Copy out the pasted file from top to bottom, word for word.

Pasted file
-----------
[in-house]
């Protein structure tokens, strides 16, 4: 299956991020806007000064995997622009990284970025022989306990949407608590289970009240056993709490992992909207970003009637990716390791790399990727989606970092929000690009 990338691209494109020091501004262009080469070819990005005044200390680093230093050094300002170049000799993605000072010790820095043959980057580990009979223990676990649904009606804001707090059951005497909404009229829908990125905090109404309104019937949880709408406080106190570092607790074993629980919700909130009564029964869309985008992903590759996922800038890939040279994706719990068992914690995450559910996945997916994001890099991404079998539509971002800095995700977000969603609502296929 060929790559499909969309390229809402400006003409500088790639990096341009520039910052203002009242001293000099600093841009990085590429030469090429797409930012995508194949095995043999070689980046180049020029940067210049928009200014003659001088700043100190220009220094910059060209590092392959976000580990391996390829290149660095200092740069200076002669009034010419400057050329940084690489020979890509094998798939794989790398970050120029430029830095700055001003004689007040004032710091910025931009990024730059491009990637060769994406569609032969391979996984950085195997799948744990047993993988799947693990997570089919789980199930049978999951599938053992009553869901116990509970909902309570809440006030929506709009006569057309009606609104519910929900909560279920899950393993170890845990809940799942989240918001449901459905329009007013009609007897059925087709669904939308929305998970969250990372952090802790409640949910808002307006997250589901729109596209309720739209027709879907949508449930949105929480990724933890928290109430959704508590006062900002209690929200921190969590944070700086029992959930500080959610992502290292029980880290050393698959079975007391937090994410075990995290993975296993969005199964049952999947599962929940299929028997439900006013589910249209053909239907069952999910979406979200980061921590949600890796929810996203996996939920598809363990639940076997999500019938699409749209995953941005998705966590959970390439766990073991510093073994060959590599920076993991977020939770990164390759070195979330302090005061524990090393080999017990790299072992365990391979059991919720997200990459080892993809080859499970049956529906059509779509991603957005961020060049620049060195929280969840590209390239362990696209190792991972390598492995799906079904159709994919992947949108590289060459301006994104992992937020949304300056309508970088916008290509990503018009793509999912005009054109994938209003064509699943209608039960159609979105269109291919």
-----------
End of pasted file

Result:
[in-house]
């Protein structure tokens, strides 16, 4: 299956991020806007000064995997622009990284970025022989306990949407608590289970009240056993709490992992909207970003009637990716390791790399990727989606970092929000690009 990338691209494109020091501004262009080469070819990005005044200390680093230093050094300002170049000799993605000072010790820095043959980057580990009979223990676990649904009606804001707090059951005497909404009229829908990125905090109404309104019937949880709408406080106190570092607790074993629980919700909130009564029964869309985008992903590759996922800038890939040279994706719990068992914690995450559910996945997916994001890099991404079998539509971002800095995700977000969603609502296929 060929790559499909969309390229809402400006003409500088790639990096341009520039910052203002009242001293000099600093841009990085590429030469090429797409930012995508194949095995043999070689980046180049020029940067210049928009200014003659001088700043100190220009220094910059060209590092392959976000580990391996390829290149660095200092740069200076002669009034010419400057050329940084690489020979890509094998798939794989790398970050120029430029830095700055001003004689007040004032710091910025931009990024730059491009990637060769994406569609032969391979996984950085195997799948744990047993993988799947693990997570089919789980199930049978999951599938053992009553869901116990509970909902309570809440006030929506709009006569057309009606609104519910929900909560279920899950393993170890845990809940799942989240918001449901459905329009007013009609007897059925087709669904939308929305998970969250990372952090802790409640949910808002307006997250589901729109596209309720739209027709879907949508449930949105929480990724933890928290109430959704508590006062900002209690929200921190969590944070700086029992959930500080959610992502290292029980880290050393698959079975007391937090994410075990995290993975296993969005199964049952999947599962929940299929028997439900006013589910249209053909239907069952999910979406979200980061921590949600890796929810996203996996939920598809363990639940076997999500019938699409749209995953941005998705966590959970390439766990073991510093073994060959590599920076993991977020939770990164390759070195979330302090005061524990090393080999017990790299072992365990391979059991919720997200990459080892993809080859499970049956529906059509779509991603957005961020060049620049060195929280969840590209390239362990696209190792991972390598492995799906079904159709994919992947949108590289060459301006994104992992937020949304300056309508970088916008290509990503018009793509999912005009054109994938209003064509699943209608039960159609979105269109291919």